I wish the research community was on the right path in the study of pain, but as far as I’m concerned, they’re following paths dictated by the funding they receive, which is anti-opioid. (In other words, we’re fucked.)

(2010) Translational Pain Research: From Mouse to Man.

Chapter 15, Human Brain Imaging Studies of Chronic Pain

The advent of non-invasive human brain imaging technologies provided the opportunity for direct examination of the human brain. This occurred about 15 years ago with the related expectation that we were at the threshold of a revolution in our understanding of chronic pain. This expectation remains largely unfulfilled, although much has been published in the topic. Here we concentrate mainly on our own work in the topic, arguing in general that the subject of brain mechanisms of chronic pain remains in its infancy mainly because of a heavy emphasis in the field on studying nociception rather than chronicity of pain…

Acetaminophen, Sugar, and Kids

Prenatal exposure to acetaminophen was linked with a subsequent increased risk of behavioral problems in children, even after controlling for multiple confounders, a small cohort from a U.K. study found…

If a child eats cotton candy, a chocolate bar or any other kind of sugary treat, will a hyperactive frenzy follow? While some parents may swear that the answer is “yes,” research shows that it’s just not true…

I’m a champion!

If champions rise, then I’m gonna consider myself a champion, having to rise above the pain every single minute of every single day. And to everyone who rises despite the pain, this is for you!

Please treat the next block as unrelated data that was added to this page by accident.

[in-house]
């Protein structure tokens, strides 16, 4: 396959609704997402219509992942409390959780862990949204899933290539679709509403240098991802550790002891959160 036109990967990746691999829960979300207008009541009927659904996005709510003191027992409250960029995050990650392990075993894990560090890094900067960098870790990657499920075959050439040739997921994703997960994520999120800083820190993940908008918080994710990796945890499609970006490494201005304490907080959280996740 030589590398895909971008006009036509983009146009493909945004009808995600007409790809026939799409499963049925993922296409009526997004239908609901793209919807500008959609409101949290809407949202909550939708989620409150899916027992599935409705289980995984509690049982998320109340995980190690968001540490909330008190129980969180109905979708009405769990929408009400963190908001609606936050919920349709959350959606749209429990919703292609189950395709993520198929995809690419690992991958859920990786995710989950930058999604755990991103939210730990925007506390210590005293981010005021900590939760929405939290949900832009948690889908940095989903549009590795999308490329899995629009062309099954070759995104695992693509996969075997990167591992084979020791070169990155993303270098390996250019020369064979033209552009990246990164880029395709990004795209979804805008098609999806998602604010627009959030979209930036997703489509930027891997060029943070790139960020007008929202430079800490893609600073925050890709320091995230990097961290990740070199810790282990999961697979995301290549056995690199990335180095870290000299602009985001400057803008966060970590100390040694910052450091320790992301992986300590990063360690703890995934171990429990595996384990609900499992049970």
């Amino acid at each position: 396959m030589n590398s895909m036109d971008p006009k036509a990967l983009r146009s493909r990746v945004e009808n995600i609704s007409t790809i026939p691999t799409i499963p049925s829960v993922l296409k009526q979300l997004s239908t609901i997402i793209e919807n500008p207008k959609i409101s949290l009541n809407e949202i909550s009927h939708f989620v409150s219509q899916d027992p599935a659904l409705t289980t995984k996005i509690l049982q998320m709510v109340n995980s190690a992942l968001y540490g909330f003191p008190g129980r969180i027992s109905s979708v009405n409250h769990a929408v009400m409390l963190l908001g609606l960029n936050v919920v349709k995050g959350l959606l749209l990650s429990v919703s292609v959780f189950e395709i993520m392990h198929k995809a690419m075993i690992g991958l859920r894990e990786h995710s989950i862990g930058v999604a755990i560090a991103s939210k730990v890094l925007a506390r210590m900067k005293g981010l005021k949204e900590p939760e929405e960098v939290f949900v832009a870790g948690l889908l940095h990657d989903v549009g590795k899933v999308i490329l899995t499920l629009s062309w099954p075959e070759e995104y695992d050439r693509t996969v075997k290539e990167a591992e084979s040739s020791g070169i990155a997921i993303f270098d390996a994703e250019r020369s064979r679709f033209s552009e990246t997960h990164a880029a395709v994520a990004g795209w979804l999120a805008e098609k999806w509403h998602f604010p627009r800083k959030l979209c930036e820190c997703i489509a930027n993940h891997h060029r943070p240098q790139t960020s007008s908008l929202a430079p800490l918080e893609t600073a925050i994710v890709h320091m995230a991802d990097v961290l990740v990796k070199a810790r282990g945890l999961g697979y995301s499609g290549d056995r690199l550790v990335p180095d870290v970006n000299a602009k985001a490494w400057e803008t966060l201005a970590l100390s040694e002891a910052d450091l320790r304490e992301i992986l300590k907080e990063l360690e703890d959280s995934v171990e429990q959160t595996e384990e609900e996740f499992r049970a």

Biles told ABC News on Wednesday, “It doesn’t even matter if I don’t win a self-gold, after every meet I have pizza. Pepperoni pizza.”

Congratulations Simone Biles! You make gymnasts, women, Americans, and black people proud!

What do I see? Take a walk with me…

Shall we start with some cloud therapy?


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Do you think birds get lonely?


Angry cloud monster or Donald Trump?


I wish I was a plane, fully fueled and flying free.

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I’m sad and tired, tired and sad. (I blame Donald Trump.)

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Like a flower without petals.

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Like a discarded plastic toy (with a bug on her nose).

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Like the last rose of summer.


Like a cat (with an attitude) who used to be friendly…

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But would now prefer to hide.

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Look, it’s a sign! Does anyone speak stone(d) language?


I posed for this sign.

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At least I made another new friend.

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Isn’t he cute? Now that gay people can marry, maybe I should marry this dude.

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Looks like I’ve got competition. Maybe I should die my hair red.

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If (when) my new husband makes me mad, I can just make a purse out of him. That’s called being environmentally conscious.